If, on the other hand, at some point in your talk you realize you have been talking over their heads, are boring them, have made a huge mistake in information, and stop, clap your hand to your forehead (really or metaphorically) and speak right to the audience –human being to human being–you can get them on your side and move along. Because the alternative of continuing in the same boring or inappropriate vein will get you nowhere.

I don’t expect you to hope for mistakes, but you don’t have to fear their ruining your presentation–if you’re just willing to stop to fix it in a human way.

September 27, 2012

Speaking tips on YouTube

If you’re not comfortable speaking, you’ll get some good ideas about how to deal with that in this 4 minute video. They are excerpts from some of my classes. There’s none of the usual humor that goes on in a class, but some good solid things to think about.

August 7, 2012

What Dr. Michael Gervais told Misty May-Treanor and Kerri Walsh Jennings

Here’s a gem passed along by the announcers as Misty May-Treanor and Kerri Walsh Jennings competed in their Olympic beach volleyball playoff against the Italians: “Confidence is a little voice that says, “you belong.” (Sports psychologist, Dr. Michael Gervais)

You don’t have to be an Olympic athlete to benefit from that piece of wisdom.

You’re the one who gets to program that little voice. Your choice. An objective assessment of any given situation – speech, networking, job interview, etc. – can help you reach that conclusion: You belong. It’s the counterproductive “noise” voice that gets in the way.

When you know you belong, you can trust your instincts and do or say the right thing–or keep your mouth shut.

Cultivate the “little voice” and just say, “no” to the noise.

June 10, 2012

Do people really care what you look like?

The right answers to that question make you a better speaker.

Of course, our frame of reference is “us.” If we notice people at all it’s like this: I look better than you; I don’t look as good. I’m older; I’m younger. My suit is better; my suit is worse. At least my hair looks better than that; I wish my hair looked that good. We notice what most concerns us about ourselves. All this can happen in a millisecond as we pass people on the street.
It can happen when you’re standing in front of an audience, too. but the frame of reference is always “me” for the speaker and for the audience.

Indeed, people may notice you. But why not let them forget it after they’ve noticed? Yes, she’s tall. Yes, he’s older than the rest of us. Yes, that tie clashes with his shirt. Yes, she has bushy hair. They’re just glad it’s not them. They may notice, but they’ll notice and move on—if you let them.

If you worry about how they’ll react or what they’re thinking, you’ll suffer the consequences. that’s why the goal is to be invisible. Realize it’s human nature to notice; it’s your job to realize that’s how things work, and to move on. Connect with the audience, allow them not to be distracted, get them to focus on your message.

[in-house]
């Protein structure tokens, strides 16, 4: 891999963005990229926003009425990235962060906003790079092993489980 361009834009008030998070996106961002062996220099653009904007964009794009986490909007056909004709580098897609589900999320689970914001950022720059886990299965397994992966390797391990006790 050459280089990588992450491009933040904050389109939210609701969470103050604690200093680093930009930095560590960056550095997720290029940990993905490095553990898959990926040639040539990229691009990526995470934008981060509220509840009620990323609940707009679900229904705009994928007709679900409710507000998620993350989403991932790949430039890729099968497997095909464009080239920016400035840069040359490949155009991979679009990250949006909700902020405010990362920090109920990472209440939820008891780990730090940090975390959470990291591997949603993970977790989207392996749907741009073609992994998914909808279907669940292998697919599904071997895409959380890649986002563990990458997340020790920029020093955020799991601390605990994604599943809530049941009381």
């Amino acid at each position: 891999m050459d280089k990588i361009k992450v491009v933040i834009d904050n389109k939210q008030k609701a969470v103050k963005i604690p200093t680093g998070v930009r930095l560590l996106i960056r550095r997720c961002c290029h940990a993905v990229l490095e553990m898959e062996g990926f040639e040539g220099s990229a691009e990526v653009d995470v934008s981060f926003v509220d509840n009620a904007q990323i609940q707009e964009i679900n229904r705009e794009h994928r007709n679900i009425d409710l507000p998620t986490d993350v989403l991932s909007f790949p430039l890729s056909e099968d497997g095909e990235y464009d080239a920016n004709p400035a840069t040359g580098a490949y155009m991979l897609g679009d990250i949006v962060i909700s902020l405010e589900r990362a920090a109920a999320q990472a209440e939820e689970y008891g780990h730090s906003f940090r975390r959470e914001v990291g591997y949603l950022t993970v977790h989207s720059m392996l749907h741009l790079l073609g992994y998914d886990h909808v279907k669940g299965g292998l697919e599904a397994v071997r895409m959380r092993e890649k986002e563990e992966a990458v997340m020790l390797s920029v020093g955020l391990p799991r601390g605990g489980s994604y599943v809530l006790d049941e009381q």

As the audience, we focus where you focus. It’s inevitable (short of a disaster or a huge bandage on your head—in which case deal with that distraction until they’re ready to move on).

We don’t want to be left out. We’re curious. If you’re interested, we’re interested. Our frame of reference is still us. Now, however, we’re focused on applying your information to our lives. It’s our goal. Make it yours. You’ll be invisible and successful.

May 29, 2012

What’s so hard about networking?

New situations make most people uncomfortable: a party, meeting new in-laws, networking, etc. It’s more fun if you’re comfortable, and getting over yourself makes it happen. It’s about giving yourself permission.

As a designated greeter, most people automatically accept that as permission to walk up to people they don’t know, welcome them and orient them. And they’ll do it with or without a badge.

So, when you’re networking, think about questions you can ask that will give the other person something to talk about. Once you’ve got the conversation going, you’re probably okay. It’s the initial contact that tends to be hard for people.

Give yourself permission in any situation you’ll get the same result. You’ll be perceived as gracious, credible and friendly and you’ll also feel focused and at ease

January 13, 2012

Low self-esteem? You can still be a good speaker

Filed under: Tips — Barbara Rocha @ 11:29 am
Tags: , , , , , ,

I’m all for good self-esteem but if you’re not completely satisfied with the amount you have, you can still be an effective speaker.

The point of getting over yourself is to remove yourself from the mix get out of the way. When you do that, your self-esteem isn’t an issue, because speaking isn’t about you.

Removing yourself from the mix involves focusing on the idea and how it will help the audience or why they need to hear it and realizing that the idea is more important than you are.

If you make mistakes, stay focused on helping the audience (rather than what they think about you) and you’ll get the job done. And, as you trust that, you’ll see that your speaking is being well-received and the ideas acted upon.